Not to be overwhelmingly negative, I have to admit there are a few positives. Jay Chou makes a great deadpan Kato, and he's a character you can actually get behind despite how the gulf between his talents and those of his bozo employer are over-exaggerated just by how much time they spend talking about it. Likewise, Inglourious Basterds' Christoph Waltz could have done a great deal more with his villain Chudnofsky if there was much scope for it. The guy just won an Oscar, and although the film has a clear sense of its antagonists, it doesn't have enough sense of anything else to give him some time to shine.

When Waltz is around, you get brilliant moments like Chudnofsky's first scene in the film, complemented by a brilliant cameo from James Franco, which also marks out how surprisingly brutal this really is for a 12A rated film. Later on, someone is impaled through the eyes with broken chair legs. And that said, all of the action looks pretty good. Gondry's one distinguishable touch is the Kato Vision POV that we get whenever Kato is in the middle of a fight, but I'm talking more about the choreography of those fights. A lot of them are calculated to give Chou room to be awesome, a courtesy he doesn't get many other times in the film.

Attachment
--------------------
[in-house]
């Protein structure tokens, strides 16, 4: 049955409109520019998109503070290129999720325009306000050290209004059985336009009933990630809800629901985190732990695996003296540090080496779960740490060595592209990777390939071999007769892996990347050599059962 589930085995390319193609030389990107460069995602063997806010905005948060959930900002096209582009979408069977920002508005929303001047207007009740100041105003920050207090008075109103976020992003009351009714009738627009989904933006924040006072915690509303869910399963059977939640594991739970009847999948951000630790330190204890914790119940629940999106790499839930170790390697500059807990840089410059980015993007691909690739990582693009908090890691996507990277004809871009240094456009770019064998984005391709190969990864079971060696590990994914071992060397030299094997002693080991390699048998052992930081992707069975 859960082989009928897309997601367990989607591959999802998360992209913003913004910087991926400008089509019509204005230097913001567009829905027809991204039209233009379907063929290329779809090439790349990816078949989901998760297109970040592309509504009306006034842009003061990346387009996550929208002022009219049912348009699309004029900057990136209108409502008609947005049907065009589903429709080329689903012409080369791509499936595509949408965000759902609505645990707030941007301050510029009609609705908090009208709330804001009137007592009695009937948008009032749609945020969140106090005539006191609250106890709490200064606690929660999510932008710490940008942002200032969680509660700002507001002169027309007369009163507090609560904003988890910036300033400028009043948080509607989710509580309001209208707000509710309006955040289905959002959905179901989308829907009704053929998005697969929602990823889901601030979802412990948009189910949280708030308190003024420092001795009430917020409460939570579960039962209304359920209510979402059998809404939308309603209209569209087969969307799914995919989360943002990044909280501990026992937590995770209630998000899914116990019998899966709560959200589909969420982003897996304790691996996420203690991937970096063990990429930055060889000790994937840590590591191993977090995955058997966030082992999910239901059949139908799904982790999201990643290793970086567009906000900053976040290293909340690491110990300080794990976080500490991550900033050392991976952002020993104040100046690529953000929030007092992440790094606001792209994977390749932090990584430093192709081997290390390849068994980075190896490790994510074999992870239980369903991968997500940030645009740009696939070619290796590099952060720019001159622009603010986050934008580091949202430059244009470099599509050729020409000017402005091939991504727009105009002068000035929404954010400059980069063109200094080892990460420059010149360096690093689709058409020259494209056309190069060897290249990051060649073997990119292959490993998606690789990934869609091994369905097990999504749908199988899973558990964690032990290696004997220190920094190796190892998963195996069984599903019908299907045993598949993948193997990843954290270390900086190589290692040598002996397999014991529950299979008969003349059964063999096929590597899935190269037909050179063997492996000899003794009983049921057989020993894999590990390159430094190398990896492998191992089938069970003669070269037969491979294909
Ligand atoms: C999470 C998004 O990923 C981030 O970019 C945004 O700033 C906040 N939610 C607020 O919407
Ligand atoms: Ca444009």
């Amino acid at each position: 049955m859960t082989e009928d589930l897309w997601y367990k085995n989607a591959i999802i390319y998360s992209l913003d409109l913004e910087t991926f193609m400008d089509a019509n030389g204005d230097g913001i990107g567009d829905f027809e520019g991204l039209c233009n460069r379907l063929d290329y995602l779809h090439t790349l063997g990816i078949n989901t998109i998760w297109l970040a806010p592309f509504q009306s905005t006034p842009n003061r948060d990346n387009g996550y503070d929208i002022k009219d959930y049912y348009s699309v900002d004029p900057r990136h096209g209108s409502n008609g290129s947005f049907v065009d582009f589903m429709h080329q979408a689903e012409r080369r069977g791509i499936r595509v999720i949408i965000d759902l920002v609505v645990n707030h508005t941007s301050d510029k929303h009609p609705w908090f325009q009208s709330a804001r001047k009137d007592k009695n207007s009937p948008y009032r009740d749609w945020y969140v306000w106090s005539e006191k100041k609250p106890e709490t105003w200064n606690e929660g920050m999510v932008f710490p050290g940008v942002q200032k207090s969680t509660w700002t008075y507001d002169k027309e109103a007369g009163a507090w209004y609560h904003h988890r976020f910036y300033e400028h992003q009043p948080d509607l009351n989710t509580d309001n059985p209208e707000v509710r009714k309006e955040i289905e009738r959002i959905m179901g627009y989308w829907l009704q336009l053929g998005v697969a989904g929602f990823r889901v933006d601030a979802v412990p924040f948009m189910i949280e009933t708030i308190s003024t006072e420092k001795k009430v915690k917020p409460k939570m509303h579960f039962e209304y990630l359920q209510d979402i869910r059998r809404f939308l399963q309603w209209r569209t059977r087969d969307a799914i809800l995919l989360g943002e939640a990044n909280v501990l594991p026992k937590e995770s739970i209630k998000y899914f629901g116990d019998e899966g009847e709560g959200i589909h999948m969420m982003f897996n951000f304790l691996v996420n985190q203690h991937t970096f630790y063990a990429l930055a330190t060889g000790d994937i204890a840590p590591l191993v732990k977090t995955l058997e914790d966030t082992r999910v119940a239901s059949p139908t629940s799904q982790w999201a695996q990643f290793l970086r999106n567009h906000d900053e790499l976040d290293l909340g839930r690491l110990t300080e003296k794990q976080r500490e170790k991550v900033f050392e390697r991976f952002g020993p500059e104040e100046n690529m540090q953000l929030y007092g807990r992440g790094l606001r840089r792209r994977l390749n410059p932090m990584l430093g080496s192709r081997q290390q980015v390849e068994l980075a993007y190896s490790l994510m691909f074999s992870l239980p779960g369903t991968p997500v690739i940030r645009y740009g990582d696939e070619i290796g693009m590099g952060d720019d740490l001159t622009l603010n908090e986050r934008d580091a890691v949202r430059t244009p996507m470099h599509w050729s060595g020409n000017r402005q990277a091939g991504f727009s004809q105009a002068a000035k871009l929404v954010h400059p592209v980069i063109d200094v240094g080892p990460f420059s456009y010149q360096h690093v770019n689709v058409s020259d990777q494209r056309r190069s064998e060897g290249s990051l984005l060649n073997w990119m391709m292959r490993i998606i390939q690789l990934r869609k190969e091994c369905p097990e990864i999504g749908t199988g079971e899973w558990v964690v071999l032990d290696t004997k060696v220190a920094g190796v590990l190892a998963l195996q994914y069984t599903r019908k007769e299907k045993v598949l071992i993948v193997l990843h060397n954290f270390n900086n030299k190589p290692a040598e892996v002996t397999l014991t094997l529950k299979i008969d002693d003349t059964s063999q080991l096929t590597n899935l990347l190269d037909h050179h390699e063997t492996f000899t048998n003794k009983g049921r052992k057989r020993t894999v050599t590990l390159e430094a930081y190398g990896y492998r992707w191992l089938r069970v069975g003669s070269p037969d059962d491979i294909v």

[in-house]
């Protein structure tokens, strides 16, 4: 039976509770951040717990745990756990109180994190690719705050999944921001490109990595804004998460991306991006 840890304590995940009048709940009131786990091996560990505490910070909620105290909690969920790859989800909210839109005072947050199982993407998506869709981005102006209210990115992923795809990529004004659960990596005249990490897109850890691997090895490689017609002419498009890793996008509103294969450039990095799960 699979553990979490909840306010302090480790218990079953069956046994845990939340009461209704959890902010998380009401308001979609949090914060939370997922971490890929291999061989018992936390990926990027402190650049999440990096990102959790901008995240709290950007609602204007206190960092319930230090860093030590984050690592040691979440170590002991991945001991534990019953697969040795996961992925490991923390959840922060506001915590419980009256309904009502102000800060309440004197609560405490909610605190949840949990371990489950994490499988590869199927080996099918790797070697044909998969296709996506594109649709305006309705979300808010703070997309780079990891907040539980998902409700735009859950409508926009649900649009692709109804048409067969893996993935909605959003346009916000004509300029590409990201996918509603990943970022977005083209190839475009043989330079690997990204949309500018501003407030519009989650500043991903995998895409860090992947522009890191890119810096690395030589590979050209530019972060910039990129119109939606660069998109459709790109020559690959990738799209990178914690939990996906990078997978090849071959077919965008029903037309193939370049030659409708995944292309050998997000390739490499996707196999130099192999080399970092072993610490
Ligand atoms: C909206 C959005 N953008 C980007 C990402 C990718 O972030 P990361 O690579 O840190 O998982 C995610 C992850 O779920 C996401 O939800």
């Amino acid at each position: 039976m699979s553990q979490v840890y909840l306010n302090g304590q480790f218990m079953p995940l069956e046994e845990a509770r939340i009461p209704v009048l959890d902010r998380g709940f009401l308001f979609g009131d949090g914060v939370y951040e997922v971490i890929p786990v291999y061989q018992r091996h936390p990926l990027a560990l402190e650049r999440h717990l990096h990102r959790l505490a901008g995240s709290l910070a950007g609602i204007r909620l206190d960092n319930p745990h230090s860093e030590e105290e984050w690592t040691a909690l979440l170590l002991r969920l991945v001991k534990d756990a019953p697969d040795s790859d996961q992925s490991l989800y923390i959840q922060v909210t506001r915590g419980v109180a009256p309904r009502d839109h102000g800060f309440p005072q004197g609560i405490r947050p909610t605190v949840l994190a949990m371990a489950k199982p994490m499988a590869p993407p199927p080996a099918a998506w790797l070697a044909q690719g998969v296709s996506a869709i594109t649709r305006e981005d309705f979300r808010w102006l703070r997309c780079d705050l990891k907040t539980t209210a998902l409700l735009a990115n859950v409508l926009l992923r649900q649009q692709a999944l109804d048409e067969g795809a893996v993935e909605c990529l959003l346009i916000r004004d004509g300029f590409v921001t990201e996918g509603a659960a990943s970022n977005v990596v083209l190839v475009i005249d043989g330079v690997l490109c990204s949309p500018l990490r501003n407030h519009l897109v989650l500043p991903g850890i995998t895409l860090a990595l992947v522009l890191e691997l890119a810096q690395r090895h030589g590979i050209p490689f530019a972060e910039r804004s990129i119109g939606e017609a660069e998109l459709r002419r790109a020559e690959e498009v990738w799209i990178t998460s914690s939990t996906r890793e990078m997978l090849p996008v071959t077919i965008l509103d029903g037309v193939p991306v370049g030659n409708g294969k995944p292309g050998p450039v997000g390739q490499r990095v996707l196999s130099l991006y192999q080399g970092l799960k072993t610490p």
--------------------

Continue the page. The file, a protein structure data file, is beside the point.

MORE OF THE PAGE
Rogen, in his leading role, is pretty much miscast. It's especially disappointing because I like the guy's work, and having co-wrote the script, his blatant unsuitability to play Britt Reid suggests something of an ego run rampant. To his detractors, I've said that he never shouts in his other films as much as he does in this one, and it's in this one that he arguably needs the most restraint, especially as the origins of this character are so obviously based on Robert Downey Jr's turn as Tony Stark in Iron Man.

The last film Seth Rogen and Evan Goldberg gave us was Pineapple Express, a highly enjoyable fusion of action and comedy that measured each of those quantities equally. By contrast, The Green Hornet isn't really measured in any quantity. There are nice moments throughout, and the action is decent, but the potential of Jay Chou and Christoph Waltz is wasted, and overshadowed by the least likable performance Rogen has ever given. Bearing in mind that most cinemas are playing it in the rubbish 3D version, either seek out a 2D screening or wait for the DVD.

The Green Hornet is now showing in 3D at cinemas nationwide, and at selected cinemas in 2D.
If you've seen The Green Hornet, why not share your comments below? Why didn't I mention Cameron Diaz? Honestly, because I'd completely forgotten she was in it until the time I wrote this bit of the blog post. Huh.

I'm Mark the mad prophet, and until next time, don't watch anything I wouldn't watch.